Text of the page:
CATALONIA’s Parliament is to launch an investigation into potential “criminal or irregular” activities of the Spanish royal family after the October 2017 referendum.

MPs voted yesterday to set up a committee to examine the actions of people linked to the monarchy, including those aimed at “forcing the transfer of the registered office of banks, large companies and multinationals outside Catalonia” after the poll.

The move followed a parliamentary motion to abolish the monarchy entirely in response to King Felipe’s role during the independence bid, when he launched an attack on the Catalan Government, accusing it of “breaking democratic principles” and trying to break up Spain.

Spain’s central government responded to that with a threat of legal measures.

Opinion polls have shown Felipe’s popularity on the wane in Catalonia, with a score of 1.8 out of 10 and 60% of Catalans rating him with a zero.

The committee bid came as the head of Spain’s National Police in Catalonia told the trial of 12 indy activists that most people encountered by his officers during the referendum showed “highly violent” behaviour.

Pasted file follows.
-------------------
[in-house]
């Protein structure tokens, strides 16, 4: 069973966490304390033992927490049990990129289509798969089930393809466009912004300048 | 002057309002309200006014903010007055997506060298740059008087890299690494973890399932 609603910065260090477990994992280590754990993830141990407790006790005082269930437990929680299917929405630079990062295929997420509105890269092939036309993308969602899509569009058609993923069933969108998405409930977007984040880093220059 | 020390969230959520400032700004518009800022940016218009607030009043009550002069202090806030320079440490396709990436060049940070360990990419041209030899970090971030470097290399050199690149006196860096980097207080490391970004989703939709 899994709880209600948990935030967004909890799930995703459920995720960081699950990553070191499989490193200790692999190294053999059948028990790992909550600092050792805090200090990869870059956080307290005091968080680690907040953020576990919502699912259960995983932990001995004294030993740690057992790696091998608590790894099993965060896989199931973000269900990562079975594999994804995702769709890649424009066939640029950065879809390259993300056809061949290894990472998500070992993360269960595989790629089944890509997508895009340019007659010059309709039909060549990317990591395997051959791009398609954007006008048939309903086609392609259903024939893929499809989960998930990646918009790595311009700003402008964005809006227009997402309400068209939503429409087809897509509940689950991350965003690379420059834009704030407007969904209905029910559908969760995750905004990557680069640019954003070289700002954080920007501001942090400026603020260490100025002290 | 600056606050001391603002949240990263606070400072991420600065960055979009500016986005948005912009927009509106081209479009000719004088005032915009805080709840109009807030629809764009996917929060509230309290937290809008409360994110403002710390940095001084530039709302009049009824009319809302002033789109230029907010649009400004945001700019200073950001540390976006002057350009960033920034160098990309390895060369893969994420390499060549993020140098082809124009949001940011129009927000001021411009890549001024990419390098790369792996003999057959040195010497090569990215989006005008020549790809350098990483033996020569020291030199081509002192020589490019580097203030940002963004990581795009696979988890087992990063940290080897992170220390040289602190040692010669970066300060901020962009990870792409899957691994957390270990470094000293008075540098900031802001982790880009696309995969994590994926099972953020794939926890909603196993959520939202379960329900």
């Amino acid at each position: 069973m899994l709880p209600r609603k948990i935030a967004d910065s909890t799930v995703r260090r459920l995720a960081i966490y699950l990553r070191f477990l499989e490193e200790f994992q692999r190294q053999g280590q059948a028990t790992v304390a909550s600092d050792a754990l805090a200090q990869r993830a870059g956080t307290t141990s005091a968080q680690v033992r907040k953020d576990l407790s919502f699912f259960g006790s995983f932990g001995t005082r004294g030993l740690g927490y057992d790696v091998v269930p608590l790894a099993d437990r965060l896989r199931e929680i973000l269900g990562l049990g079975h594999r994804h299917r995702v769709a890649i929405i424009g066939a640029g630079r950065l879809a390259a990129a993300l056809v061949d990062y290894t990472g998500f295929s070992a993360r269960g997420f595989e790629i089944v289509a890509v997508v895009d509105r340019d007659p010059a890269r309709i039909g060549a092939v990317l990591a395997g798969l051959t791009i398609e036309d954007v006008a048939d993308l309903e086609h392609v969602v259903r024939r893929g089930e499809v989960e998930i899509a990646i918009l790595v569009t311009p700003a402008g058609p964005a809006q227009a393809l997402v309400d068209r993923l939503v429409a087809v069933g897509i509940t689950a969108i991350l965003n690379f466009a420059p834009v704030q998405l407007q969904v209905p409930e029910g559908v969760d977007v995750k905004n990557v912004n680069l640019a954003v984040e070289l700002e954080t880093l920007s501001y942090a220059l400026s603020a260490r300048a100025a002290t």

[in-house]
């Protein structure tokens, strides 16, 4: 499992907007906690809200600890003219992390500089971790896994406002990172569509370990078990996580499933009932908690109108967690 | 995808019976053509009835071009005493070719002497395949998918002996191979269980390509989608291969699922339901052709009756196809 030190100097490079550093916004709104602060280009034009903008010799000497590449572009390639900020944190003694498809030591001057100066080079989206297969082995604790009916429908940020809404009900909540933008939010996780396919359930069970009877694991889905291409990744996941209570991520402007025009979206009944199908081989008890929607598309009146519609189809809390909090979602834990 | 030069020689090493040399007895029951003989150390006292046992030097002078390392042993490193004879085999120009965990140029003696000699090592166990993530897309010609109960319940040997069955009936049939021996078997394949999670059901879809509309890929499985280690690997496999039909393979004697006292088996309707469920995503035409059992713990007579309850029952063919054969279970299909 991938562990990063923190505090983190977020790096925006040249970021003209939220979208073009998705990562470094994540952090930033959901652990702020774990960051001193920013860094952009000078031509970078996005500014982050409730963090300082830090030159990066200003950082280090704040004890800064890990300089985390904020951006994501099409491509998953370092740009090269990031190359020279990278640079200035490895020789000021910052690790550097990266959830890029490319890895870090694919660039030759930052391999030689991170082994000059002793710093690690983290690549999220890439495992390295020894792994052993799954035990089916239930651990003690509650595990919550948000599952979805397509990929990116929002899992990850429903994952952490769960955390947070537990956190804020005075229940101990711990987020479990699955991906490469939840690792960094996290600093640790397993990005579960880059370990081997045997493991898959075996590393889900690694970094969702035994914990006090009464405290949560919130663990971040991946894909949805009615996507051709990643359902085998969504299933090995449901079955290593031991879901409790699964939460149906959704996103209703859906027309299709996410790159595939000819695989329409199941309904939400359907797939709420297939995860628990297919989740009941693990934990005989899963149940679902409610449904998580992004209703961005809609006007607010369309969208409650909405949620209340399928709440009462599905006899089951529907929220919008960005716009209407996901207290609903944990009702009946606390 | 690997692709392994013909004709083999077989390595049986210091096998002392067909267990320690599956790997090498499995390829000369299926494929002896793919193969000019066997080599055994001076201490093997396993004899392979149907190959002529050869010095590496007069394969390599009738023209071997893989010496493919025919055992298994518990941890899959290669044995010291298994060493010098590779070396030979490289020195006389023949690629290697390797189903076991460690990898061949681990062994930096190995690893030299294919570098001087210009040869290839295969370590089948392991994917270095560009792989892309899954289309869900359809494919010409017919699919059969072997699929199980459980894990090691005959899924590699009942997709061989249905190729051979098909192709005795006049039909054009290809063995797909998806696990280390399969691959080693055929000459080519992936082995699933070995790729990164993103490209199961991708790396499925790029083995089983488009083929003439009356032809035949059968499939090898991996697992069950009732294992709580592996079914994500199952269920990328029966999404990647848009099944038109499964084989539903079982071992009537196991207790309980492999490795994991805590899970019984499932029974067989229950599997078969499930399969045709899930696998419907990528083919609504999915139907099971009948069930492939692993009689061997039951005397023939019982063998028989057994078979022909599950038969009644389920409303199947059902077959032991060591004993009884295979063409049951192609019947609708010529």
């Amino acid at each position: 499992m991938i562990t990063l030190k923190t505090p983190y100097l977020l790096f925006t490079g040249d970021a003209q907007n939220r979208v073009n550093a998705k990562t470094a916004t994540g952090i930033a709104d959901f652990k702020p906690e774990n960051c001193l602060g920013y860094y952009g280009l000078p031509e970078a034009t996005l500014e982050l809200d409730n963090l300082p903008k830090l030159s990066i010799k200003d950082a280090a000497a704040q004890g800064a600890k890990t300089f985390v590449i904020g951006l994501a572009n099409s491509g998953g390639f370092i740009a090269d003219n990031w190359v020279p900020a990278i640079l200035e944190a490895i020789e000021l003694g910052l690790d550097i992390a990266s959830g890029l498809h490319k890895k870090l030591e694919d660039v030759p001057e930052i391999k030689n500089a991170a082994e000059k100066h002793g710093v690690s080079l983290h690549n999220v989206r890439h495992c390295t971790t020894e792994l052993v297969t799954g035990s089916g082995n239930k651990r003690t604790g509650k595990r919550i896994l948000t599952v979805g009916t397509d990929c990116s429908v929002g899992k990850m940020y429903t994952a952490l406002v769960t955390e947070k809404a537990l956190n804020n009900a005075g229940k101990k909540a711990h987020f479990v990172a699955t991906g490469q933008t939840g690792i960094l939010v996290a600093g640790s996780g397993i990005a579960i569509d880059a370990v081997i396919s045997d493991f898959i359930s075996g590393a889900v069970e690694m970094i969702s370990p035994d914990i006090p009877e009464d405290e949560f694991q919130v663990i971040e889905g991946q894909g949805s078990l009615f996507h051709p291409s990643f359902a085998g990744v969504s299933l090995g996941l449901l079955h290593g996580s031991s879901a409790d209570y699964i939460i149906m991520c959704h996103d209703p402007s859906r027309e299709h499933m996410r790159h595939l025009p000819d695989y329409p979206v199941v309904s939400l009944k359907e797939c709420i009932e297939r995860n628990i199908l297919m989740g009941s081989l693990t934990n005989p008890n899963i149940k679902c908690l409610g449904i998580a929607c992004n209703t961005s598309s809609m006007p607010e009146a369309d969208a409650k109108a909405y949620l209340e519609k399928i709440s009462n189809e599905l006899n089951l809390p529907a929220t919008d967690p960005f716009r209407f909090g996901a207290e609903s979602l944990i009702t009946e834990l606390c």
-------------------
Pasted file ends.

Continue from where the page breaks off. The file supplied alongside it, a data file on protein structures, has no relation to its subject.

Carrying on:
Sebastian Trapote said some of the deployed officers were forced to retreat “due to the violence of voters”.

He said: “Citizens gathered outside the schools to halt the police operation. Everything was perfectly organised. There were calls [to attend schools], they blockaded our way, made human chains, they attacked us, pushed us.”

Trapote said that after consultations between the coordinator of the operation and security minister Jose Antonio Nieto, he was told to enforce “plan B”, which mean replacing the Catalan police (Mossos d’Esquadra) in the operation to halt the poll.

He said his officers had given up an operation at one Barcelona school, being used as a polling station, because “it could cause serious injury to both officers and the public”.

Trapote added: “We wanted to guarantee the collective safety, but there comes a point where this is impossible and a minimum amount of force has to be deployed.”

During cross-examination by lawyer Jordi Pina, Trapote said his officers had fired rubber bullets in a “progressive and proportionate” use of force.

A magistrate investigating the case of activist Roger Espanol, who lost an eye when he was hit by one of the missiles, has not been able to identify who fired it.

Trapote responded: “Fortunately, we live in a democratic state where, if a citizen feels that his rights have been violated or have been violated, he can perfectly well file the corresponding complaint.”